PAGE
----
Maxim No. 8: “Skate to where the puck is going to be, not where the puck is.”
Maxim No. 8 came to me by way of Wayne Gretzky, one of the greatest hockey players of all time. When asked by a reporter how he managed to stay at the top of his game, he answered, “I think it’s because I skate to where the puck is going to be, and everyone else skates to where the puck is.”
When you apply Wayne’s perspective to the world of health care, it essentially translates to market differentiation – distinguishing a product or service from others to attract or create a new target market.
Historically, we at Texas Children’s have been very good at market differentiation or skating to where the puck is going to be. We are an organization that is constantly looking at what’s around the corner, forecasting what families will need, and proactively creating solutions before a challenge even fully materializes. It is this type of thinking that led to the Pavilion for Women, Texas Children’s Pediatrics, Texas Children’s Health Plan, the Jan and Dan Duncan Neurological Research Institute, and our hospital campuses in Katy and The Woodlands.
Sure, there were naysayers and critics who said these things wouldn’t work and that we should just focus on being a children’s hospital, but we were impervious and pushed forward with our plans, confident they were what our patients and families needed. Time and again, our instincts have been proven to be right.
So many of you are making bold, proactive moves throughout the organization, and I want to highlight Kabby Thompson, Director of Managed Care, is a great example. She and her team negotiate contracts on behalf of Texas Children’s Hospital, Texas Children’s Pediatrics, Texas Children’s Urgent Care and Texas Children’s Physician Service Organization with insurance companies, providing in-network access for our patients.
Kabby’s job is critical to making care accessible and affordable for patients and their families. Her team and the work they do is also extremely important to the vitality and sustainability of our entire organization, especially in this dynamic climate of transformation in the insurance industry.
Kabby joined Texas Children’s three years ago after working for several large insurance companies. She’s perfect for this role because she is a strategic, forward-thinker who is constantly looking five to 10 years ahead to the future of health care reimbursement, rather than simply focusing on how we are paid today.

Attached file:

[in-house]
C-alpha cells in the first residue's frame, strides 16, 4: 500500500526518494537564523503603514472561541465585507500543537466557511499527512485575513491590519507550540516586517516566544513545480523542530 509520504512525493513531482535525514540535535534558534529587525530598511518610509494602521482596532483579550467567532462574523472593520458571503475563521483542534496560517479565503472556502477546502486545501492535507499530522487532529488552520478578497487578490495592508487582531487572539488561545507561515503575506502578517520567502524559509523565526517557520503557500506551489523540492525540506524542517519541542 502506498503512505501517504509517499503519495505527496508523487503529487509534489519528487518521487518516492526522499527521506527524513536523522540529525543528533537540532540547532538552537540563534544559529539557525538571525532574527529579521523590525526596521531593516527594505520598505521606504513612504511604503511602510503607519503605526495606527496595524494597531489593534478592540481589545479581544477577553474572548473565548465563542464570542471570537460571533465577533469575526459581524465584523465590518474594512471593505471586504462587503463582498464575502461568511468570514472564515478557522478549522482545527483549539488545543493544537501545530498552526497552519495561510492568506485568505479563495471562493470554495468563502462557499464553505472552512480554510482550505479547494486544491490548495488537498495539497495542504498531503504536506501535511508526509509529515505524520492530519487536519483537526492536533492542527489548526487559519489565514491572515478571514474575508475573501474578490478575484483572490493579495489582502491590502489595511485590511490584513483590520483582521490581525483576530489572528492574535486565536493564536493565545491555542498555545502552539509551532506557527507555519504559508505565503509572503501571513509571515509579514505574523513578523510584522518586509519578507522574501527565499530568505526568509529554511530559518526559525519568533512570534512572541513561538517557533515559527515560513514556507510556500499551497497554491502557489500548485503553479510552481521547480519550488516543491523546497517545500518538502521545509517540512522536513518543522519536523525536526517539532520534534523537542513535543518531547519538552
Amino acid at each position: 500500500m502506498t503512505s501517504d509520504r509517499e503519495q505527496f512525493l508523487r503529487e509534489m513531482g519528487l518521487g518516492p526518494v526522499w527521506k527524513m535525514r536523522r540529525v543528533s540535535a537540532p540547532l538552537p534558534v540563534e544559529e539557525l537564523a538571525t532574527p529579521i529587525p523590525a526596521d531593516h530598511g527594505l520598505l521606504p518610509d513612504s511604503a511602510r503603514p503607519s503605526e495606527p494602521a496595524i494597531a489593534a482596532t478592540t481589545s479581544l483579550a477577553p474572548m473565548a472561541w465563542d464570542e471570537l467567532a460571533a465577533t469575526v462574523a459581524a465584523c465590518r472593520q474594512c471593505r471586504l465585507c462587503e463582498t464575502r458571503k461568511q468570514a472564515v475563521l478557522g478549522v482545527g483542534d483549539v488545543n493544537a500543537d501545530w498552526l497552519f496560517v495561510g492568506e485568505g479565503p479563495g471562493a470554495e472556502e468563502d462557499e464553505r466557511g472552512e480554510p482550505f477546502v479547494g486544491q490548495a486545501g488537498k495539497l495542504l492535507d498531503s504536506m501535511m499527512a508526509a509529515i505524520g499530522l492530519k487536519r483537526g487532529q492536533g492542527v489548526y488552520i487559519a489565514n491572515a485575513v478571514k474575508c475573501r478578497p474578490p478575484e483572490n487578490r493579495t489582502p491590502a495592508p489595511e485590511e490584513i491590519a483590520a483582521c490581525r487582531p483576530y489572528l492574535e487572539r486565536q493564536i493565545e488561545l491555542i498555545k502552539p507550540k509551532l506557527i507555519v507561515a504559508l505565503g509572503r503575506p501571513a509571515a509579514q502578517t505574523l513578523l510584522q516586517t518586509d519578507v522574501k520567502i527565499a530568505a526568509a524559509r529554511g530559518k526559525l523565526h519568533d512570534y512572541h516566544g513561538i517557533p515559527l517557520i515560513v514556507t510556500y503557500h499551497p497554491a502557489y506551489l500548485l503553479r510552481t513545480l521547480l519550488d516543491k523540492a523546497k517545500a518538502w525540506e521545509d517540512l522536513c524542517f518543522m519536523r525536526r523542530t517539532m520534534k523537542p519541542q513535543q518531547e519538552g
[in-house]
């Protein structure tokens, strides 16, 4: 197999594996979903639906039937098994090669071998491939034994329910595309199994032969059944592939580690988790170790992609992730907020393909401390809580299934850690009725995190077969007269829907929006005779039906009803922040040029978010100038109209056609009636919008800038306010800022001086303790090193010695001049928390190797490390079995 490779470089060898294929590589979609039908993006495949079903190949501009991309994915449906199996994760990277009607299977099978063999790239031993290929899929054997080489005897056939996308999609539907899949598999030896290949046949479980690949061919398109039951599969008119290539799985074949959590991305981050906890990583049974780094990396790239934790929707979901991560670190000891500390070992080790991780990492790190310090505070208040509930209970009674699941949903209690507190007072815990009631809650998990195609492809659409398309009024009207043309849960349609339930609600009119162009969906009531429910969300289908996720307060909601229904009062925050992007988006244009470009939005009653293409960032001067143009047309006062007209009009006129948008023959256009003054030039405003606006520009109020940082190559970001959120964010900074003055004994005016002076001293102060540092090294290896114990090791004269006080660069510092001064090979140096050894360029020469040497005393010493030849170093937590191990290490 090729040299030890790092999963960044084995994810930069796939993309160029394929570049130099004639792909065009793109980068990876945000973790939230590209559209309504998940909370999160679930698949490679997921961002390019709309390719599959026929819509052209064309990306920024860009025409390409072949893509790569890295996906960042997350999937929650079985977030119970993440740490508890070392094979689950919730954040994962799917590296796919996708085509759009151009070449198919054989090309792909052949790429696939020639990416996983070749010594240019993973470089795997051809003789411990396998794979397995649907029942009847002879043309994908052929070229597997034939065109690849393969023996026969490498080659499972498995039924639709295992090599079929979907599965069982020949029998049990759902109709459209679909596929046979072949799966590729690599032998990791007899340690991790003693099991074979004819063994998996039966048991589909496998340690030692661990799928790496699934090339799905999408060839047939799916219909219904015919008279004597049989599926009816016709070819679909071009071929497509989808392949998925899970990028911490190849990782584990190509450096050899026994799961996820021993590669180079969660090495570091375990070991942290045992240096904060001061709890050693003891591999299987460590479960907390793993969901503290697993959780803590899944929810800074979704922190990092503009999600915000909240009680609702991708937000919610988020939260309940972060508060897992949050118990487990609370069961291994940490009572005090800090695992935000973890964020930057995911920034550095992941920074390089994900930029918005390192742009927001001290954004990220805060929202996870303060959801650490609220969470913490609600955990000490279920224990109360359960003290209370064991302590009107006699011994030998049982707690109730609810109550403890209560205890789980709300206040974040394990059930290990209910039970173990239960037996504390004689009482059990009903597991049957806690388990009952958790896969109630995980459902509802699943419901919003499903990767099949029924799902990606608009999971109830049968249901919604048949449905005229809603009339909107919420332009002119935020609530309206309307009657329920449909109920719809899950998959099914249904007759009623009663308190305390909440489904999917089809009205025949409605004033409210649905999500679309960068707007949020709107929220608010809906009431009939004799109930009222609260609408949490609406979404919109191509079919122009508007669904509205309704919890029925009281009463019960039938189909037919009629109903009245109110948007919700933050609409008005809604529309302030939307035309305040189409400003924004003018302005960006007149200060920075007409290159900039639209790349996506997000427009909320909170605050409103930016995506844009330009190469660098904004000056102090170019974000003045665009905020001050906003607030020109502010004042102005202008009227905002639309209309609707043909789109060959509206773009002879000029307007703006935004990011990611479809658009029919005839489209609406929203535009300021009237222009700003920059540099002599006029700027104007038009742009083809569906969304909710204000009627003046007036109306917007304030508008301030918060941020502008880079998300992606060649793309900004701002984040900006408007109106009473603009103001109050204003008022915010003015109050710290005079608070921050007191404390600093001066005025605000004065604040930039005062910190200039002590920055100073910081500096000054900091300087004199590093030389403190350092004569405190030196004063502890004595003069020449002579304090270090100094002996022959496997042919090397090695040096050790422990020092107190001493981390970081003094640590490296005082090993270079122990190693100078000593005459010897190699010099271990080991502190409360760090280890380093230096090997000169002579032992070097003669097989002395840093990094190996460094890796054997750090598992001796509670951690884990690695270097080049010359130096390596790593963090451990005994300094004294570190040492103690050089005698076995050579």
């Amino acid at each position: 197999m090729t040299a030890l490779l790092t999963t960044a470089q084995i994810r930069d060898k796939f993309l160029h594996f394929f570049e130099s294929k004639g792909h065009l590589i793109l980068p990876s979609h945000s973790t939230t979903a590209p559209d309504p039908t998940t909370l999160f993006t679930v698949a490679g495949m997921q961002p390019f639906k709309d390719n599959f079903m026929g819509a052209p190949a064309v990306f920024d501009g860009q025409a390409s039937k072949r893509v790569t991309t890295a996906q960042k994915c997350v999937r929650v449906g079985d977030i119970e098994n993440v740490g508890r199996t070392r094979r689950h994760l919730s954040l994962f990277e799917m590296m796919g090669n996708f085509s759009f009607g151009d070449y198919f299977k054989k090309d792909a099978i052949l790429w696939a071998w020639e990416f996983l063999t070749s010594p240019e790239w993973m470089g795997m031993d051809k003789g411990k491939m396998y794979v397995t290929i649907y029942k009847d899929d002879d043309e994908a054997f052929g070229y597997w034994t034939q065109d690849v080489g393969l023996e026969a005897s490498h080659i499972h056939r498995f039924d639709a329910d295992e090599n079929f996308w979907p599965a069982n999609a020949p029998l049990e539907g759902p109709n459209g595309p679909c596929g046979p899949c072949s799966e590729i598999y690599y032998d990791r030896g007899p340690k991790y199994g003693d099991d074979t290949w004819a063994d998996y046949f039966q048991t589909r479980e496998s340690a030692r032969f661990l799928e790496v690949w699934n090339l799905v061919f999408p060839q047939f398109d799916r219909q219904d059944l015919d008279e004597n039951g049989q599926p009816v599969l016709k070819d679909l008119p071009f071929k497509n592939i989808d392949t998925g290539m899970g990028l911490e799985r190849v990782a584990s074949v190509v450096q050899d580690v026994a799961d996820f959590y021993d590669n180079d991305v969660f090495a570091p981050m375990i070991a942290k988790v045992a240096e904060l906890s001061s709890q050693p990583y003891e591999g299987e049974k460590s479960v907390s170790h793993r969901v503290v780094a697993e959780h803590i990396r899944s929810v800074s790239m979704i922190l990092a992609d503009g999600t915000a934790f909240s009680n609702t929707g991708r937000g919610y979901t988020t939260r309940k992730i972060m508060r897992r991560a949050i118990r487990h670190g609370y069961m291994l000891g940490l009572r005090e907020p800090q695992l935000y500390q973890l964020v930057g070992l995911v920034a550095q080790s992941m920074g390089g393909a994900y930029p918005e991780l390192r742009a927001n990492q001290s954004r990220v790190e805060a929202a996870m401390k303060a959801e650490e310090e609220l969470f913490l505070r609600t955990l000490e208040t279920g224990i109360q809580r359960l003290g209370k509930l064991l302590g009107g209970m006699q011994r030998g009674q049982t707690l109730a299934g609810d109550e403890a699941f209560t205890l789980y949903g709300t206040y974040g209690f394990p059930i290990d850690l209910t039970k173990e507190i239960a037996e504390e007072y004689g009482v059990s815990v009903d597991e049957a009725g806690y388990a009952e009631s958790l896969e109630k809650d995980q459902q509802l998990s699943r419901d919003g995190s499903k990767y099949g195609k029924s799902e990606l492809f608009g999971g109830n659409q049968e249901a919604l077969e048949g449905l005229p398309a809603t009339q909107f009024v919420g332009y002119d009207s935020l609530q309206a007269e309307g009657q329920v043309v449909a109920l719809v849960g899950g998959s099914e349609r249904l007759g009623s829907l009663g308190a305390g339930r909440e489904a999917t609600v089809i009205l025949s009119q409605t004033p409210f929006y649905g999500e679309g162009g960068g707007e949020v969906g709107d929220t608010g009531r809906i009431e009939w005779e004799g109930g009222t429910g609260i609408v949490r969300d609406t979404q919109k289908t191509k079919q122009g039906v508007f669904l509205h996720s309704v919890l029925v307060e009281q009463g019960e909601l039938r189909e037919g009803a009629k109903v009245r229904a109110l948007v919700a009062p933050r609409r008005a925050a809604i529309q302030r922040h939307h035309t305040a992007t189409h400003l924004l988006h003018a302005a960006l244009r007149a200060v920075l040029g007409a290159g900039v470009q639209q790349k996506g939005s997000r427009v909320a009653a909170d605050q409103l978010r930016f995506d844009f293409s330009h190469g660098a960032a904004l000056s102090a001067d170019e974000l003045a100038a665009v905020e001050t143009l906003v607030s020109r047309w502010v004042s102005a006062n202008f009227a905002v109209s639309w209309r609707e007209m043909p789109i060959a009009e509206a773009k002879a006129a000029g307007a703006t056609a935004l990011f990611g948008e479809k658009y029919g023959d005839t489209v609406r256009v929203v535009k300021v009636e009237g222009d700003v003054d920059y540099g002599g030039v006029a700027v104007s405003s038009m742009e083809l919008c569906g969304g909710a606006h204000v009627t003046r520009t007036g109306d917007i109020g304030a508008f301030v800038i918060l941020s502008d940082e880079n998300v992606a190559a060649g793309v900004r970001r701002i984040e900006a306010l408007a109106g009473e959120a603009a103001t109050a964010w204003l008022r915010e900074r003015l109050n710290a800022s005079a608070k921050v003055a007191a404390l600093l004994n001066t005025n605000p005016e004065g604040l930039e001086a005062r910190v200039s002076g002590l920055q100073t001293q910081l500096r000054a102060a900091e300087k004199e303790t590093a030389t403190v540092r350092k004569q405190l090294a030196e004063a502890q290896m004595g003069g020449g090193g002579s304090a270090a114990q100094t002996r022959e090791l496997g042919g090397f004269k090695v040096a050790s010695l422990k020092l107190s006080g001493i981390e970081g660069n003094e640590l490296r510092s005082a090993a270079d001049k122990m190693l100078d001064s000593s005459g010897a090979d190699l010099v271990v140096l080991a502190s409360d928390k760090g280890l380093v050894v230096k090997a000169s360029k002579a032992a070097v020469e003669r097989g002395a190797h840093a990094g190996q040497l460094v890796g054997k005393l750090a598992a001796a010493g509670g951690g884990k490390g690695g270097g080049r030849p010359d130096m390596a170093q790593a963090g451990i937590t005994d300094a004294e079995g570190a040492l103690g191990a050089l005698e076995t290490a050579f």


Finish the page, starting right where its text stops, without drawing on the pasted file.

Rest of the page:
She assesses and plans ahead based on long-range health care reimbursement risks and does not allow day-to-day fluctuations to distract her focus on high-impact areas. Kabby also works to build business partnerships with health plans that can collaborate with us in ways that benefit Texas Children’s and our patients.
It’s inspiring to watch Kabby navigate this ever-changing world of managed care with such focus, agility, and compassion. She never loses sight of the fact that our patients and families are what is most important and that they count on the stability that Texas Children’s provides. With people like Kabby on our team, we will continue to always be ahead of the game.
I’d like to hear from you … how do you skate to where the puck is going to be to stay ahead in your role at Texas Children’s?
Take the leadership challenge, and score a spot at a Houston Texans event!
Over the past few weeks, Mark Wallace’s blog has been highlighting employees who demonstrate his Maxims of Leadership. Each blog post poses a leadership question that Texas Children’s employees may respond to in the comments section until October 19.
Afterward, the Corporate Communications team will randomly select 75 people from the comments to attend a private event with the Houston Texans, including a behind-the-scenes tour of NRG Stadium, an autograph session with two Houston Texans football players and photos with the Texans cheerleaders.